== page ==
KEKB is one of the most challenging accelerators in the world aiming to achieve the peak luminosity of 1×1034 cm-2s-1 for the study of B-meson physics. To achieve such a high luminosity, ampere-class beams of electron and positron have to be accumulated in the 8 GeV-ring (HER) and the 3.5 GeV-ring (LER) separately, and be controlled precisely to collide each other in the BELLE detector located at the collision point. These intense beams need the accelerating RF cavities that have sufficiently damped higher modes (HOM) not to excite uncontrollable beam instabilities caused by the field induced by the beam. Therefore new accelerating cavities have been developed in KEKB for both superconducting (SC) and normal conducting (NC) cavities. Since the beginning of machine commissioning in 1998, the peak luminosity has been improved gradually as increasing the beam intensity of both rings, and achieved the peak luminosity of 1.4×1034 cm-2s-1 with the beams of 1.2 A in HER and 1.6 A in LER so far. In HER, eight SC damped cavities have been installed together with twelve NC cavities, and share the RF voltage of 11 MV and the beam power of 2.4 MW. This superior accelerating performance has opened up a new application of high intensity acceleration for the SC cavity.
The fundamental two-phase flow characteristics of slush nitrogen in a pipe are numerically investigated to develop effective cooling performance for long-distance superconducting cables. First, the governing equations of two-phase slush nitrogen flow based on the unsteady thermal non-equilibrium two-fluid model are constructed and several flow characteristics are numerically calculated taking into account the effects of slush volume fraction, thermodynamic behavior of slush, and duct shape. Furthermore, the numerical results are compared with previous experimental results on pressure loss measurement and visualization measurement in two-phase slush nitrogen flow along the longitudinal direction of the pipe. According to this research, it is found that reducing the pressure loss using a two-phase slush flow is possible under the high Reynolds number condition and by applying the appropriate volume fraction of slush particles. The optimized thermal flow conditions for cryogenic two-phase slush nitrogen with practical use of latent heat for slush melting are predicted for the development of a new type of superconducting cooling system.
Slush nitrogen is a mixture of liquid and solid nitrogen. Fine solid particles are included and dispersed in the liquid phase. It enables the utilization of latent heat and make it possible to increase the quantity of refrigeration supply. Therefore, it is expected that it will be applied as a refrigerant for high-temperature super conductivity devices. This study deals with the pipe flow characteristics of slush nitrogen. The relationship between pressure loss and velocity is investigated experimentally. Flow velocity and mass solid fraction are made to be control parameters. As a result, on the condition that the solid proportion is less than 0.2, pressure loss in the pipe flow increases as the solid proportion increases. However, this increasing rate decreases with increasing flow velocity, and it is found that the pressure loss does not increase even if the solid proportion is increased under the condition of very high flow velocity. Furthermore, observation and classification of the flow pattern by visualization was carried out. The result of the visualization indicates that the flow pattern of the slush nitrogen can be classified into four patterns: uniform flow, layer flow, slide flow and separation flow. In addition, the relationship between the Reynolds number and tube friction coefficient was deduced and an empirical formula was derived.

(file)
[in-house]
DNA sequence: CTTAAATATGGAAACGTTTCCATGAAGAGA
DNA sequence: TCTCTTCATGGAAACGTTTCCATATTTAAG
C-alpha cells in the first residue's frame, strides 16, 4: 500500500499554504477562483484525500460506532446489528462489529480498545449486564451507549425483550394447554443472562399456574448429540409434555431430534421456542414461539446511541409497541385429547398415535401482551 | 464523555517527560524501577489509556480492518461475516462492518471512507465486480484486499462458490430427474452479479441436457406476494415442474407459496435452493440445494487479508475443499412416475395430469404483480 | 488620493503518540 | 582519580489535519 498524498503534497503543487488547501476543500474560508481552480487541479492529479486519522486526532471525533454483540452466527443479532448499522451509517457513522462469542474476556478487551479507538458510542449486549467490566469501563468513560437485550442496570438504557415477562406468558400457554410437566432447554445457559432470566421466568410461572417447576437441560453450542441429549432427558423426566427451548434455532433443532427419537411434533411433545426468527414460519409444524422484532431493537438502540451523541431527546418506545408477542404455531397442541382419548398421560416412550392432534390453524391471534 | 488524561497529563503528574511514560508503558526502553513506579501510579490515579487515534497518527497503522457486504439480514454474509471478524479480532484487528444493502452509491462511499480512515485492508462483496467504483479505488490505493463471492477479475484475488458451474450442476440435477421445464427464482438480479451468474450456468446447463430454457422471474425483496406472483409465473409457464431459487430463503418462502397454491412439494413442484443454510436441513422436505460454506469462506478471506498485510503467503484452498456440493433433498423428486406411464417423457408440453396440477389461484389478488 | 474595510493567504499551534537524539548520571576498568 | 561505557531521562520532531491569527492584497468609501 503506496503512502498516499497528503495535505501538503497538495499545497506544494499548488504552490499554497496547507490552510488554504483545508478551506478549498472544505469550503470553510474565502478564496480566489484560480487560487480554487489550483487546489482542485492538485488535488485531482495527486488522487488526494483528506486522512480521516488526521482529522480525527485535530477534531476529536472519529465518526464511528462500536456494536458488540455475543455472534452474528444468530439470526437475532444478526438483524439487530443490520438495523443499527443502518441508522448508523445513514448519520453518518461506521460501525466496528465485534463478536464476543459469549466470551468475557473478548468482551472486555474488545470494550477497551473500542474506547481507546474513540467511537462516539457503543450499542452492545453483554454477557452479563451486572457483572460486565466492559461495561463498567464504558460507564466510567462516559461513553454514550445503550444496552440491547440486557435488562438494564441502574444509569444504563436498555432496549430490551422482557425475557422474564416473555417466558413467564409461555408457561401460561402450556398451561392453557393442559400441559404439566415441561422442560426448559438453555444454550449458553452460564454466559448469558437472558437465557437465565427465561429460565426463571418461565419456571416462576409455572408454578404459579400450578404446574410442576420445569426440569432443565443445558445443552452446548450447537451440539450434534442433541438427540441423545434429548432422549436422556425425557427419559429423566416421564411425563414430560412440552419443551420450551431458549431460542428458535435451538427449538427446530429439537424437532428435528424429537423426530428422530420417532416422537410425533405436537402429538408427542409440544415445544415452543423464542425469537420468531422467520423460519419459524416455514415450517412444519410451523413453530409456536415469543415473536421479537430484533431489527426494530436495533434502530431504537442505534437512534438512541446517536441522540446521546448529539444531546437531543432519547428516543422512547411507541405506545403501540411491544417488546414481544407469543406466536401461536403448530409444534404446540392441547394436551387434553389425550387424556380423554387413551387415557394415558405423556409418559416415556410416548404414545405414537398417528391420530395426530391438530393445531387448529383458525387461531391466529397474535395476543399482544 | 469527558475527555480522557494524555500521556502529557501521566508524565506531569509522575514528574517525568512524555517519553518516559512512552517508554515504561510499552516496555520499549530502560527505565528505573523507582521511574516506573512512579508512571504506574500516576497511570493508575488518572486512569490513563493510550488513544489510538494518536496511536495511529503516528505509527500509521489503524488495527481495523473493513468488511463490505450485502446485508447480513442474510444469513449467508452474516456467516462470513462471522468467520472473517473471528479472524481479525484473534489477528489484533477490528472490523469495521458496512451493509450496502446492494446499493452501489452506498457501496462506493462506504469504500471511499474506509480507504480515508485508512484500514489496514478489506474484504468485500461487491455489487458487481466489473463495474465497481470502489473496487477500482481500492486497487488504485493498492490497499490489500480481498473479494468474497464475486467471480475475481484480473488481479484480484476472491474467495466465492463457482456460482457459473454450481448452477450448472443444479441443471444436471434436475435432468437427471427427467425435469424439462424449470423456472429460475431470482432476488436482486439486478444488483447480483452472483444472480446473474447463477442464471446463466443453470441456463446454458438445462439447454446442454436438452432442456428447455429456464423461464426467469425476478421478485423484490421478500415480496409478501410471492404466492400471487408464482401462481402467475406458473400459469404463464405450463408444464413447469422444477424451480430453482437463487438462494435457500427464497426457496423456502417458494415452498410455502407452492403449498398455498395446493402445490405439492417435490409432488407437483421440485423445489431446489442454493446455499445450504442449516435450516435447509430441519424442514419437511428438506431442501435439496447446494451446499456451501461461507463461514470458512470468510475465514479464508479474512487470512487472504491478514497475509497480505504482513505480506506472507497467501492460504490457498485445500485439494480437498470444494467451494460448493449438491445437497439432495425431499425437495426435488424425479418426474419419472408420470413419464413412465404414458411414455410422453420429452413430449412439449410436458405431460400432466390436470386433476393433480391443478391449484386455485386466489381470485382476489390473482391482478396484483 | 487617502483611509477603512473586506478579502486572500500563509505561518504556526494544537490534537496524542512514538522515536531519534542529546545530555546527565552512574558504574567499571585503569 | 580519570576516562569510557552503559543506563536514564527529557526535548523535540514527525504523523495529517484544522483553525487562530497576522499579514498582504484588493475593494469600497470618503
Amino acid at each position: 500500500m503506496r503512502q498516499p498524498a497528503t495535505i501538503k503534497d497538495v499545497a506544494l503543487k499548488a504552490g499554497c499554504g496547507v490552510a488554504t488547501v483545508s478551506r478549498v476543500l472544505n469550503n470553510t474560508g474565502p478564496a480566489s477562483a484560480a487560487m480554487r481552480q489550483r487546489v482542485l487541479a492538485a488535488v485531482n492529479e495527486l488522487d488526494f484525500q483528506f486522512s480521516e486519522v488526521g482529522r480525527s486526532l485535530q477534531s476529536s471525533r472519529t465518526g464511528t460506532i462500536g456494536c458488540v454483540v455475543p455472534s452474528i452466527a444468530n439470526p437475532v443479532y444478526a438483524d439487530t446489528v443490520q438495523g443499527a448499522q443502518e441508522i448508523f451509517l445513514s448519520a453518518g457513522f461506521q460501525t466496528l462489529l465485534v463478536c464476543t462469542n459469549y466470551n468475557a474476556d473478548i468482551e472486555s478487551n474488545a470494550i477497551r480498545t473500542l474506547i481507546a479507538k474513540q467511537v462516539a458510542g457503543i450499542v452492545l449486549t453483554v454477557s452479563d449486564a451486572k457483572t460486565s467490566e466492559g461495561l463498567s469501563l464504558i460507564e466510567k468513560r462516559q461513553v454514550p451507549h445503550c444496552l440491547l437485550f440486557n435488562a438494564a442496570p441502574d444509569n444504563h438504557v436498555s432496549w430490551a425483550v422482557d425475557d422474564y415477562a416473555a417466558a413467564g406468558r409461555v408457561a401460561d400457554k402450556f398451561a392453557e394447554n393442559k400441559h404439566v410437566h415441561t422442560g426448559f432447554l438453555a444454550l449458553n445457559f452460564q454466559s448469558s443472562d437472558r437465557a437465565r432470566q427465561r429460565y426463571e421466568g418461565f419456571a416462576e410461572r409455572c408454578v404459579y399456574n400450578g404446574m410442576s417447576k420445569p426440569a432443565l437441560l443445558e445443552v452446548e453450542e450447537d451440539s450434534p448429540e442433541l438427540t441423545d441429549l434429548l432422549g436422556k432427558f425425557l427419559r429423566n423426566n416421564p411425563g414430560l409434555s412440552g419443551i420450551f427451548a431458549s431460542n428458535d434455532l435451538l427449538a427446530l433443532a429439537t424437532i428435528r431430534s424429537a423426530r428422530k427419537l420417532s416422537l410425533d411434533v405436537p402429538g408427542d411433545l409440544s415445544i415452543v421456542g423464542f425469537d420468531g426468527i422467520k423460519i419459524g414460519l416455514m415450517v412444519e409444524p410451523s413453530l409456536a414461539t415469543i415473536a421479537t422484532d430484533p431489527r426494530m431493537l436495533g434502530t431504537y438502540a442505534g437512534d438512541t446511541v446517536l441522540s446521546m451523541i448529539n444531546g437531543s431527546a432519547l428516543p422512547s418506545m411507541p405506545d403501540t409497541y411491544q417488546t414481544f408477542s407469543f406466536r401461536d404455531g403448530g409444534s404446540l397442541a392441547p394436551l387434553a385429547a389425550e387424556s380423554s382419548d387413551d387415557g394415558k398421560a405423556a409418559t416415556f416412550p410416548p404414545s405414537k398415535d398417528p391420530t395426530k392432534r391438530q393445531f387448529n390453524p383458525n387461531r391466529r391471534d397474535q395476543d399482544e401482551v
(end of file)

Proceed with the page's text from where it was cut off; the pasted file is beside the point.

We have investigated the superconducting properties and surface morphologies of c-axis-oriented SmBCO thick films on MgO substrate deposited by pulsed laser deposition. The critical current values in the SmBCO films deposited using the x=0.04 and x=0.08 (Sm-rich) targets increased with increasing film thickness, whereas their values in the films using x=0 targets were held constant. From the AFM images, the terrace widths of the Sm-rich thick films are wider than the widths of the stoichiometric films. Therefore the surface roughness arising from the increasing film thickness is improved using the Sm-rich film.
We have developed a “traveling” superconducting quantum interference device (SQUID) magnetic imaging system for practical nondestructive testing (NDT). For years it has been widely acknowledged that DC-SQUID sensors are adversely affected by ambient noise (e.g., earth's magnetic field), therefore they are not effective when applied to sense large areas through self-propelling motion. We recently succeeded in developing an advanced SQUID magnetic imaging system in which the SQUID sensor continuously travels back and forth by itself over the surface of an object being tested without using magnetic shielding. Technically, the self-propelled scheme is useful to enlarge the available scanning area of SQUID-NDT without limitation. In order to demonstrate the capability, we represent data relating to the detection of ferromagnetism due to plastic deformation by tensile testing using type-304 austenitic stainless steel. We also found that the traveling SQUID system developed is useful for evaluating artificial internal cracks embedded in austenitic welds.